The California Supreme Court held that entering into an agreement with an online business is not necessary to establish standing under the Unruh Act.24×24. White, 446 P.3d at 277. Writing for a unanimous court, Justice Liu emphasized that “a person suffers discrimination under the Act when the person presents himself or herself to a business with an intent to use its services but encounters an exclusionary policy or practice that prevents him or her from using those services,”25×25. Id. and that “visiting a website with intent to use its services is, for purposes of standing, equivalent to presenting oneself for services at a brick-and-mortar store.”26×26. Id. at 277–78. To reach this conclusion, the court noted the broad purposes of the Act and prior cases that had found standing both when plaintiffs requested equal treatment without paying a discriminatory price and when plaintiffs paid a discriminatory price without requesting equal treatment.27×27. Id. at 279–80.

While the court agreed with Square that mere awareness alone does not confer standing, it found that White’s allegations exceeded mere awareness,28×28. Id. at 280–81. as he had alleged that he reviewed Square’s terms of service intending to use Square’s services for his practice.29×29. Id. at 281. The court drew a comparison to other plaintiffs, such as those encountering “racially segregated drinking fountains or restroom facilities at an unattended structure”30×30. Id. (quoting Angelucci v. Century Supper Club, 158 P.3d 718, 723 (Cal. 2007)). or “a sign reading ‘Whites Only’ on [a] hiring-office door,”31×31. Id. (quoting Int’l Bhd. of Teamsters v. United States, 431 U.S. 324, 365–66 (1977)). who would be able to bring a claim without formally demanding equal treatment.32×32. Id. This rule is commonly known as the “futile gesture” doctrine. See Teamsters, 431 U.S. at 365–66 (“When a person’s desire for a job is not translated into a formal application solely because of his unwillingness to engage in a futile gesture he is as much a victim of discrimination as is he who goes through the motions of submitting an application.”); see also Robert L. Burgdorf Jr., The Americans with Disabilities Act: Analysis and Implications of a Second-Generation Civil Rights Statute, 26 Harv. C.R.-C.L. L. Rev. 413, 464 & n.260 (1991) (noting that Congress included “futile gesture” language in the Americans with Disabilities Act as a reference to the Court’s analysis of the Civil Rights Act of 1964 in Teamsters).

Turning to past decisions in the state appellate courts, the court rejected the view of standing espoused in Surrey.33×33. White, 446 P.3d at 282. It noted that Surrey’s bright-line rule requiring plaintiffs to tender the purchase price conflicted with California Supreme Court cases recognizing situations where plaintiffs would have standing to sue without transacting with a business,34×34. See id. such as Koire v. Metro Car Wash35×35. 707 P.2d 195 (Cal. 1985). and Angelucci v. Century Supper Club.36×36. 158 P.3d 718 (Cal. 2007). Thus, the court held that no such requirement existed and disapproved Surrey’s contrary view.37×37. White, 446 P.3d at 282, 284.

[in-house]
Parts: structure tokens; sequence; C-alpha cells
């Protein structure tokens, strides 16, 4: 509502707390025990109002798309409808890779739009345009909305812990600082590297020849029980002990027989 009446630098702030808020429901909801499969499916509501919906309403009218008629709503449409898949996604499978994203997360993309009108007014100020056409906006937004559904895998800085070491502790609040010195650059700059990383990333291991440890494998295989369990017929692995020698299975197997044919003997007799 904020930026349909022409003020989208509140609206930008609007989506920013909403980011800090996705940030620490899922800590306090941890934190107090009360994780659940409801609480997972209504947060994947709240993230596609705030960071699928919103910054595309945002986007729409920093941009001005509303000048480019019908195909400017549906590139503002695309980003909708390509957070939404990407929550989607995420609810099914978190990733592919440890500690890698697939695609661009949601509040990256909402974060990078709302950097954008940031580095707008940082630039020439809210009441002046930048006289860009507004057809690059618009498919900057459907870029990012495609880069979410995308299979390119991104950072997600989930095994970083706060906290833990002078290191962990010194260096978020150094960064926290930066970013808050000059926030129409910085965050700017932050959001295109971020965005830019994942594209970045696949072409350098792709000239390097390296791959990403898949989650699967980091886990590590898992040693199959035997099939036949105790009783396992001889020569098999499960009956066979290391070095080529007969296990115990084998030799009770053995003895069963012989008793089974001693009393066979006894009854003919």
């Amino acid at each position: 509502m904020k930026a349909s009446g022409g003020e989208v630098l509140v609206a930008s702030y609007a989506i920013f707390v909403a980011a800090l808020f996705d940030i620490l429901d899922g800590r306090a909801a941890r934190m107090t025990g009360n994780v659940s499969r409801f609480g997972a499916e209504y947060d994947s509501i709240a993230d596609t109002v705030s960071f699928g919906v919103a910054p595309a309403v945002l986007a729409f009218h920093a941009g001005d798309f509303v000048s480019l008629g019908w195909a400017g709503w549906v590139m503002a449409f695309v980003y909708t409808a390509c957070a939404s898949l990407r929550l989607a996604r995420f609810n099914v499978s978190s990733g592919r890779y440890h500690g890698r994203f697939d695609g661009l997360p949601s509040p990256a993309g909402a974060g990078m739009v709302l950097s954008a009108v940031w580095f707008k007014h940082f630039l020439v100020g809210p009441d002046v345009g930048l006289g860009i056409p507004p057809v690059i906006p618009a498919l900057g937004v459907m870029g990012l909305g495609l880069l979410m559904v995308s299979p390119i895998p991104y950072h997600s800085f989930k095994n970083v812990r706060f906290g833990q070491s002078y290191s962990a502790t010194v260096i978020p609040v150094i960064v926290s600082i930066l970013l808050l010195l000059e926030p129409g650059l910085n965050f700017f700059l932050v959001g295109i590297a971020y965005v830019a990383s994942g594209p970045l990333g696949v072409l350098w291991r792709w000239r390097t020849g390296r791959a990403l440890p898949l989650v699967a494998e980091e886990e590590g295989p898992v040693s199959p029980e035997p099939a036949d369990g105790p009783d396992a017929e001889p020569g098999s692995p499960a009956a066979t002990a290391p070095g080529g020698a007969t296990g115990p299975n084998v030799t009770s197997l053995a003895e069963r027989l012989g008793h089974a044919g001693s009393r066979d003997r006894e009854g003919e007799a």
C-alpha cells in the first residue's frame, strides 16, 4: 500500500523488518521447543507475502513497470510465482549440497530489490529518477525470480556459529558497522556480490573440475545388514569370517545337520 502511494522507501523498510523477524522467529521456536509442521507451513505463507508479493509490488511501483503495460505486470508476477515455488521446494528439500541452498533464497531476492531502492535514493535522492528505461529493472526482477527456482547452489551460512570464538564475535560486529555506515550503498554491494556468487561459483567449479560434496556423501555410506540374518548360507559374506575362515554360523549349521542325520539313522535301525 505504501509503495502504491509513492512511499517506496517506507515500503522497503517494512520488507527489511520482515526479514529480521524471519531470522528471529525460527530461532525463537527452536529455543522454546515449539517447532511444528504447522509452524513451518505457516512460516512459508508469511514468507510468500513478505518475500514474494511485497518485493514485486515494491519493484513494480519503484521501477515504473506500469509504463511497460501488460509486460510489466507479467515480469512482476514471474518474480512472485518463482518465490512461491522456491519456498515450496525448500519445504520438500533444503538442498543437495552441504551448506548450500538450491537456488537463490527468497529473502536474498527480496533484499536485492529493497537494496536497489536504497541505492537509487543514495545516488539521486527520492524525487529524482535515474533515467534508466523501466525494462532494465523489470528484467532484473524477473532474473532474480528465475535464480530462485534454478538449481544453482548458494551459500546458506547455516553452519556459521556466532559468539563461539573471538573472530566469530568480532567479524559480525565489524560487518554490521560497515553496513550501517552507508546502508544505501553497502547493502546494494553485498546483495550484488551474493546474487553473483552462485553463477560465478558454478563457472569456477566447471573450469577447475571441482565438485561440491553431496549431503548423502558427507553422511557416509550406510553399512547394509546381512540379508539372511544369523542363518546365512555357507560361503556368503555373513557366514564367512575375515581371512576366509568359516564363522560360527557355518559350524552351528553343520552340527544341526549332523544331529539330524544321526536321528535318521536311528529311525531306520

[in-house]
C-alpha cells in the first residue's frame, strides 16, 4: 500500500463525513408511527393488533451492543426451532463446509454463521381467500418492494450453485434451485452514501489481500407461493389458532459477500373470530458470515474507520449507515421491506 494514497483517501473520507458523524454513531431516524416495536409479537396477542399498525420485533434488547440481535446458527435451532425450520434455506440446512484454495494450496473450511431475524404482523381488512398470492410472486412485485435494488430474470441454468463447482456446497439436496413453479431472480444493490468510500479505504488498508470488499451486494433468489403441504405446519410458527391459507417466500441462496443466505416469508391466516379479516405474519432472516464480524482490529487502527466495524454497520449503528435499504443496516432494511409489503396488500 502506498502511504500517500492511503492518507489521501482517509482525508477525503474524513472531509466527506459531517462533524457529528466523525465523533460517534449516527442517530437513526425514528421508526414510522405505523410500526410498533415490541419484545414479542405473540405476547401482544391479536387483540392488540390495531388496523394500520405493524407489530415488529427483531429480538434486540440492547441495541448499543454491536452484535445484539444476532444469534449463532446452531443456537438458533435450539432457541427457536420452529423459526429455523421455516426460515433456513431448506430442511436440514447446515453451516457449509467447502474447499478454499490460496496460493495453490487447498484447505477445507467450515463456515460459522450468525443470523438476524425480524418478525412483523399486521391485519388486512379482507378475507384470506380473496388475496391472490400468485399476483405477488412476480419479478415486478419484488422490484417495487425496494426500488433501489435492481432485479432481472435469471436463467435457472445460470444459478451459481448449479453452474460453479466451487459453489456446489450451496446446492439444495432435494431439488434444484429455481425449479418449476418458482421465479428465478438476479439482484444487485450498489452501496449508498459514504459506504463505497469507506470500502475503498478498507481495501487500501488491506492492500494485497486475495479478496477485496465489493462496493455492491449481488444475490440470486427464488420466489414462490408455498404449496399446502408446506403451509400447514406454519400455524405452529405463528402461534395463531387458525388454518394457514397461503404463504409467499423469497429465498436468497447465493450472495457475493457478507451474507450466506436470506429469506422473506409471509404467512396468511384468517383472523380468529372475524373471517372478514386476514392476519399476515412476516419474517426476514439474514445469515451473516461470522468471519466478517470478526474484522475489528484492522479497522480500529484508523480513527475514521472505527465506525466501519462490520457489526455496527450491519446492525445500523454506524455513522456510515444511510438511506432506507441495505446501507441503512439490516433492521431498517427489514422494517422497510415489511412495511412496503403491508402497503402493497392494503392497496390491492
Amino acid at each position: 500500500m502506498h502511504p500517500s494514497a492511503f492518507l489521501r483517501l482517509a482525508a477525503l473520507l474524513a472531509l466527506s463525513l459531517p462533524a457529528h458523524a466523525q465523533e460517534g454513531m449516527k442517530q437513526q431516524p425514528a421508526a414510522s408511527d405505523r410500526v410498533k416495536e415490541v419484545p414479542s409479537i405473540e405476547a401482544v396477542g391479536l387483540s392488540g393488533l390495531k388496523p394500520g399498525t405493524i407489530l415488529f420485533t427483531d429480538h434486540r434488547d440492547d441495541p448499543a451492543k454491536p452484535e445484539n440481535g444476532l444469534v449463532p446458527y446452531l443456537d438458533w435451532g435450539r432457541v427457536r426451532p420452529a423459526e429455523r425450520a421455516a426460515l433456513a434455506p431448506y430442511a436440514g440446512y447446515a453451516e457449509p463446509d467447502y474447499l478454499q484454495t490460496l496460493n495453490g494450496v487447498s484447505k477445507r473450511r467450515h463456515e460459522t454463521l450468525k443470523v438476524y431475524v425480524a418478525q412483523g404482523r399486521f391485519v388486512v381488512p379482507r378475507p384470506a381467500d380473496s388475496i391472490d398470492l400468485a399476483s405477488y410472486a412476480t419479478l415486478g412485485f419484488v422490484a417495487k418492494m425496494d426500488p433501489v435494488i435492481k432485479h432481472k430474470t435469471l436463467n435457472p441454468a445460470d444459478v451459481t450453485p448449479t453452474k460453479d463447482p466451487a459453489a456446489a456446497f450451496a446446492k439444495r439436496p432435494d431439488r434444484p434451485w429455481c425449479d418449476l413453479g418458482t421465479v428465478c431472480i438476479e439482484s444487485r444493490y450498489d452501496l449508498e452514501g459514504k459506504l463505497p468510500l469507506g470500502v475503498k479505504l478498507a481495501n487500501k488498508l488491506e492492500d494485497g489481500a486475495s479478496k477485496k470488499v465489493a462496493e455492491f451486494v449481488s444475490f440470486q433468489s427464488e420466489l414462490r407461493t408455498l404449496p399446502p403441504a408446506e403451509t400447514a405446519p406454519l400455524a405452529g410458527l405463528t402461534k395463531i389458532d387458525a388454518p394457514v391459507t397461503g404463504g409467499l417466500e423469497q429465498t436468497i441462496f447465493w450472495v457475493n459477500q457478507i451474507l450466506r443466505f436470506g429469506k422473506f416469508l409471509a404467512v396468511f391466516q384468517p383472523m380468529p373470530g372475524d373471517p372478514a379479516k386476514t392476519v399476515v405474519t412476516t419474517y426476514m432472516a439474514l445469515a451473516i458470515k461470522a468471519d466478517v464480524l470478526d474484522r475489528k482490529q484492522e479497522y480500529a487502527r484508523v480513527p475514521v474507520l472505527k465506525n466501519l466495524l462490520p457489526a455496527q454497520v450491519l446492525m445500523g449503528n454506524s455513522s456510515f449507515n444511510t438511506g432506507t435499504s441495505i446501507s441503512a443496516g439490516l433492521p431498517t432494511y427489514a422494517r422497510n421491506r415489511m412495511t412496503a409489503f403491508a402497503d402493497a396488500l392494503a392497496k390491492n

The court concluded by rejecting Square’s remaining contentions.38×38. Id. at 282–83. Although Square argued that White had not been injured, White believed that signing up would lead to injury from the discriminatory policy.39×39. See id. at 282–83. While White did not sign up for Square’s services, the Unruh Act was intended to deter and remedy harms beyond those that require subjection to the discriminatory terms.40×40. Id. The court then noted that even if allowing plaintiffs to sue prior to signing up could lead to abusive litigation, that issue should be left to the legislature.41×41. Id. at 283 (citing Angelucci, 158 P.3d at 728–29). Finally, the court declined to address whether occupational discrimination is covered by the Unruh Act or if White was an adequate representative to support the class action.42×42. Id. at 284.

While the White opinion focused exclusively on the statutory standing issue, the court’s decision also has implications in consumer protection more generally, especially in relation to the U.S. Supreme Court’s jurisprudence under the Federal Arbitration Act. The Court has allowed many online service providers to evade class action liability. In response, state courts and legislatures have attempted to open other avenues for protecting consumers, with mixed results. Viewed against the predecessor case of Shierkatz RLLP v. Square, Inc.,43×43. No. 15-cv-02202, 2015 WL 9258082 (N.D. Cal. Dec. 17, 2015). White continues this trend of finding new avenues of redress for injured consumers around FAA preemption by highlighting an ambiguity at the intersection of arbitration and class actions. But whether this avenue can provide meaningful redress is dependent on whether consumers not bound by arbitration agreements can effectively vindicate the rights of consumers bound by arbitration agreements.

The U.S. Supreme Court has construed the FAA liberally to support arbitration clauses despite considerable opposition from legal scholars.44×44. See, e.g., David Horton, Arbitration About Arbitration, 70 Stan. L. Rev. 363, 367 & n.33 (2018); Judith Resnik, The Supreme Court, 2010 Term — Comment: Fairness in Numbers: A Comment on AT&T v. Concepcion, Wal-Mart v. Dukes, and Turner v. Rogers, 125 Harv. L. Rev. 78, 168 (2011); Jean R. Sternlight, Panacea or Corporate Tool?: Debunking the Supreme Court’s Preference for Binding Arbitration, 74 Wash. U. L.Q. 637, 643 (1996) (“[T]he Court has left states almost powerless to regulate unfair binding arbitration provisions.”). Compelling arbitration is particularly damaging in the consumer protection context, as it destroys plaintiffs’ ability to aggregate harms in a class action, often shielding large companies from liability altogether.45×45. See AT&T Mobility LLC v. Concepcion, 563 U.S. 333, 365 (2011) (Breyer, J., dissenting) (“The realistic alternative to a class action is not 17 million individual suits, but zero individual suits, as only a lunatic or a fanatic sues for $30.” (quoting Carnegie v. Household Int’l, Inc., 376 F.3d 656, 661 (7th Cir. 2004))). And sure enough, the Court’s decisions have encouraged a steady increase of standard arbitration clauses in consumer contracts, causing many claims to be forced into arbitration,46×46. See Consumer Fin. Prot. Bureau, Arbitration Study § 2, at 12, 17 (2015) (noting an increase in arbitration clause use since AT&T Mobility LLC v. Concepcion, 563 U.S. 333, in form agreements for consumer credit cards and checking accounts). where businesses have received very favorable outcomes.47×47. See id. § 1, at 12 (noting that in 2010 and 2011, financial services consumers obtained relief for affirmative claims in only 32 of 341 cases, while companies obtained relief for claims or counterclaims in 227 of 244 cases).